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GP practices invited to order 40 Covid swab test kits per week


would seek a test


Most GP practices will be able to order one batch of 40 Covid-19 PCR swab tests per week, under guidance released by the Department for Health and Social Care today.

The news comes as NHS England announced yesterday that practices will be able to opt in to providing Covid swab testing on site, on a voluntary basis.

GPs are expected to order the swab kits from a Government portal, store them appropriately – at the right temperature and following infection control protocols – register the tests, and return them via Royal Mail priority post boxes.

Practices can request to be moved into ‘category 2’ of the service, if they require more than 40 tests per week or require tests to be picked up via courier because they work on weekends or are situated away from a Royal Mail priority post box. 

These practices can order up to 200 Covid swab tests per week.

‘As far as possible’ GP practice staff is not expected to carry out the swab tests, which should be self-administered by the patient. However in instances where a patient requires assisted testing, staff members need to be specially trained to avoid infection risk, the guidance said.

Patients will receive test results directly via email or text. The result will flow into GP patient records within 3-5 days but IT systems will not flag results, unless this is locally arranged.

Practices should call 119 for any questions regarding the service, including to find out their unique organisation number required for registering tests, as well as chasing up on kit orders.

The Government said the service comes in response to calls from GPs who found there were barriers to testing for some patients, ‘for example, due to barriers around language, disability or digital inclusion’.

According to DHSC data, 75% of GP practices have had to ‘use a surgery email on behalf of a digitally excluded patient’.

The new services will ‘streamline patient care and increase access to testing for patients who would otherwise be unlikely to get a test via the primary testing routes’, the guidance said.

READERS' COMMENTS [3]

Patrufini Duffy 4 November, 2020 5:58 pm

Lots of “invites” these days. Like we’re the cool kids! Invites to a PCN DES MESS, HOT TUB HUB, COVID SWAB MOB and BLU FLU CLINIC. Like a house party, with ghost hosts and a hole in the floor. Not to say the macabre scythe bearers.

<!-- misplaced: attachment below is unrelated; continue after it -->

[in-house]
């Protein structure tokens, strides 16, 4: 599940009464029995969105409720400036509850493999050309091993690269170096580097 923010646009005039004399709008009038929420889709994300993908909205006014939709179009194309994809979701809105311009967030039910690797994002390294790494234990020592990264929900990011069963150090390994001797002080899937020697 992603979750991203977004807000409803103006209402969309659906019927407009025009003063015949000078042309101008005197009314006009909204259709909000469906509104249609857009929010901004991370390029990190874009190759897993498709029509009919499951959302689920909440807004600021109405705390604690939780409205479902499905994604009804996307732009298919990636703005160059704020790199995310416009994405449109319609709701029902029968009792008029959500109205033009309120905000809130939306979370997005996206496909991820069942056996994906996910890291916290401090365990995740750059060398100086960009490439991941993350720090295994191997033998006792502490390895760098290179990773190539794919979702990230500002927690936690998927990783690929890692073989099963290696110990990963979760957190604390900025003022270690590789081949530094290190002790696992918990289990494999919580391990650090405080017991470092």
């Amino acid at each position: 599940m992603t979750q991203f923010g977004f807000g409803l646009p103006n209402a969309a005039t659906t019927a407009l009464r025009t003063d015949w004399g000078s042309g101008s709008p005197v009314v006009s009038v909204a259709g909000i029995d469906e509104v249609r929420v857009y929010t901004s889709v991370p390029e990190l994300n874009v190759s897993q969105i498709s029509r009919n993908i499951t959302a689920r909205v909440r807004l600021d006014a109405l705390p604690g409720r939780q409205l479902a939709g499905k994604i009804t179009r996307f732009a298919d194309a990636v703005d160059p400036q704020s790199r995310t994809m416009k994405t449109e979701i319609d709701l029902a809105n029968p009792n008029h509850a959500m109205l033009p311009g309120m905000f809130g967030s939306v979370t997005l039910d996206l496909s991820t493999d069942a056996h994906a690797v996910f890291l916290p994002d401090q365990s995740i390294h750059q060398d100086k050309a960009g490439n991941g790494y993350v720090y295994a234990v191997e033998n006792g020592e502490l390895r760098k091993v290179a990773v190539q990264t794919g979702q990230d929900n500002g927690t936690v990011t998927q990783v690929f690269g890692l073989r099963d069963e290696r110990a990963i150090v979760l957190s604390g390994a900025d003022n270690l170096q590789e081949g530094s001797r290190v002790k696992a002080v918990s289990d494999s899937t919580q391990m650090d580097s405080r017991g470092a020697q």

Reply moderated
Sarah Hood 5 November, 2020 7:27 am

Err that’s a no from us. GP land selflessly put their lives at risk in a charitable effort to help test patients because let’s be honest, they’re not seeing patients so they really can’t be busy can they?

Finola ONeill 7 November, 2020 9:29 am

I asked for this, lobbied Parliament. I am in deepest darkest Devon, some of our patients are geographically remote and some are frail. Frankly controlling the virus will reduce my workload as well as saving lives. So for me it’s a win win. But I imagine in towns and cities with good access to testing it won’t be needed. That’s why it’s opt in. I live near a town (I’m 30 miles form the surgery where I work) and we are well served, got my own test at a drive in yesterday. But for a few frail or isolated patients round where I live who can’t drive it may be useful. I don’t think patients will abuse the system and those that can get to their own test will. Don’t know about your surgery but we would know pretty well which of our patients could access a test themselves. The ones that drive in to see us and get online to econsults. The ones that are not elderly. There is the odd one that walks miles to get in to see us as our buses are once a week. 2 hour round trip walking. No internet, etc. They might need us. I think it could work well for some practices, we are relieved to have it. And for staff testing when needed too. It’s a good thing.